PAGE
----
Predictors of sexual satisfaction: the role of body image and fitness.

Author:Penhollow, Tina M.
Position:Report
 
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A satisfying sex life is an important element of overall health and quality of life. The media plays an important role in shaping adolescents' physical appearance ideals and promoting a "perfect body" to the young as a means to achieve sexual success. The purpose of the study was to determine if a set of body image and fitness variables could be identified that would account for a significant amount of variation in sexual satisfaction.

Data were collected from a convenience sample of undergraduate students. Results indicated that body image and fitness variables were significant predictors of sexual satisfaction. These findings may have implications for those working to help individuals and couples enhance the quality of their sexual relationships.

Introduction

Sexuality is an integral part of human existence and plays an important role in sustaining and improving quality of life and wellness for a large proportion of the population. A satisfying sex life is a critical element of overall health and happiness for many individuals, as sexuality plays a considerable role in intimate relationships and is an important aspect of overall emotional and physical health (Bridges, Lease, & Ellison, 2004 ). The National Commission on Adolescent Health states that a major developmental task of young adulthood is to achieve a healthy sense of sexuality, which includes positive feelings toward sexuality (sexual satisfaction) and encouraging mature, consensual relationships, while at the same time developing healthy sexual decision-making (Auslander, Rosenthal, Fortenberry, Biro, Bernstein, & Zimet, 2007; Haffner, 1995). Research exists on young adult sexual behaviors, however, a paucity of research has been conducted relative to sexual satisfaction within these sexual relationships.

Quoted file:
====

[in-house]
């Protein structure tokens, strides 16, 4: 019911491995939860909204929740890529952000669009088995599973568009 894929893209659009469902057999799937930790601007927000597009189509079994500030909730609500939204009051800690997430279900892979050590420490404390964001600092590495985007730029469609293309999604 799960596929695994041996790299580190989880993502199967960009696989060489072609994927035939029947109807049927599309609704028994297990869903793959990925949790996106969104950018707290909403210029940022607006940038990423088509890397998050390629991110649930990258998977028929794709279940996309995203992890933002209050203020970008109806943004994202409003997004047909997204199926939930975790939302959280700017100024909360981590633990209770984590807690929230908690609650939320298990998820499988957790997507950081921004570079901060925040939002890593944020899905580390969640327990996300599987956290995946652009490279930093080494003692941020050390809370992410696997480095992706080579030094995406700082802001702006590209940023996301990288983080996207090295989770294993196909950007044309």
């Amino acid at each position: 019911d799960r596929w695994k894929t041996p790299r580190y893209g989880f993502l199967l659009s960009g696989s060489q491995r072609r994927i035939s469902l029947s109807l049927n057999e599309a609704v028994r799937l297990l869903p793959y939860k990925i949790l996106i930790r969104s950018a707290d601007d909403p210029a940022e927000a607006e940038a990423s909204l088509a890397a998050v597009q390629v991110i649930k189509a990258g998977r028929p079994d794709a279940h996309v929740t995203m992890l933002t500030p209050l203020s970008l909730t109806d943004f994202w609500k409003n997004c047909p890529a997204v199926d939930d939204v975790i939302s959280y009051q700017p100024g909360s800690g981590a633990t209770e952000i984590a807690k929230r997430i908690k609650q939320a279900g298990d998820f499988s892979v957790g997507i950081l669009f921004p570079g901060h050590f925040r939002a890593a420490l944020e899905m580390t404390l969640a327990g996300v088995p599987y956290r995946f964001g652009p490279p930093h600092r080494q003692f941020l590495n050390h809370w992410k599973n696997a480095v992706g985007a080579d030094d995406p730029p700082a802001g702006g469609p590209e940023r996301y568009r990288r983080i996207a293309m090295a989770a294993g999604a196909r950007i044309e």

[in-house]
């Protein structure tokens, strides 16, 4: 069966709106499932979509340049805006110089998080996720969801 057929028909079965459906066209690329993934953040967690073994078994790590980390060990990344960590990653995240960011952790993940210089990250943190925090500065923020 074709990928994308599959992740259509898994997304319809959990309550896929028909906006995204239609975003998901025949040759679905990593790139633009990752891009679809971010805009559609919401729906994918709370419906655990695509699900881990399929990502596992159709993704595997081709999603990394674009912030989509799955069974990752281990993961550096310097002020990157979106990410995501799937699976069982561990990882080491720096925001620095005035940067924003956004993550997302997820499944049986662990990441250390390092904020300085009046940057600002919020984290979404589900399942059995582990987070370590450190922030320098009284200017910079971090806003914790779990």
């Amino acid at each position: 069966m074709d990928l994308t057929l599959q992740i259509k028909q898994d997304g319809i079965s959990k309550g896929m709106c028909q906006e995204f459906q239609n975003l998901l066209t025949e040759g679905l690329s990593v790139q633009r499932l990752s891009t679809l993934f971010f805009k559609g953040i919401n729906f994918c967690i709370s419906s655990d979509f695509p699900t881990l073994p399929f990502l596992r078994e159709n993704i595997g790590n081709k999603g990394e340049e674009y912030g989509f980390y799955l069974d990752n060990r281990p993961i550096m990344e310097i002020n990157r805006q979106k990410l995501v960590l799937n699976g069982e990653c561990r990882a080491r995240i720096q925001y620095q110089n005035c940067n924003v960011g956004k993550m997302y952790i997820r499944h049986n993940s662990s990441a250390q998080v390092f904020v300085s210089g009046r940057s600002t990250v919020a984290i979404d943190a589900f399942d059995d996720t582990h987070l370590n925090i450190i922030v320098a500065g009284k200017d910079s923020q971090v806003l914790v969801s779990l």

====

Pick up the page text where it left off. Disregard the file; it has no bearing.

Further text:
Sexual satisfaction is defined as a multidimensional experience involving thoughts, feelings, personal and socio-cultural attitudes and beliefs, combined with biological factors (Gil, 2007). The sense of enjoyment with one's sexual life varies given that sexual satisfaction may be related to prior sexual experiences, current expectations, and future intentions. The literature reveals that the strongest predictors of sexual satisfaction include overall relationship satisfaction (Byers, Demmon, & Lawrance, 1998; Sprecher, 2002) , commitment, stability (Perrone & Worthington, 2001), marital quality (Young, Denny, Luquis, & Young, 1998; Young, Denny, Young, & Luquis, 2000), partner initiation, and communication (Bridges et al., 2004).

An area of study previously neglected in the research literature is the relationship between sexual satisfaction and body image for both males and females. Body image is defined as a multidimensional construct of the self, consisting of how individuals think, feel, and behave relative to their own physical attributes (Gil, 2007). In modern society, the body is considered a representation of oneself, and thus appearance allows for individual social meaning, such as young or old, ugly or beautiful. A person's body image is constructed throughout one's lifetime through interactions with processes taking place within one's own body and the outside world (Haavio-Mannila & Purhonen, 2001). Body image is created by society and determined by values and socio-cultural norms. The media plays an important role in shaping young adults' physical appearance ideals and promoting a "perfect body" to the young as a means to achieve sexual success.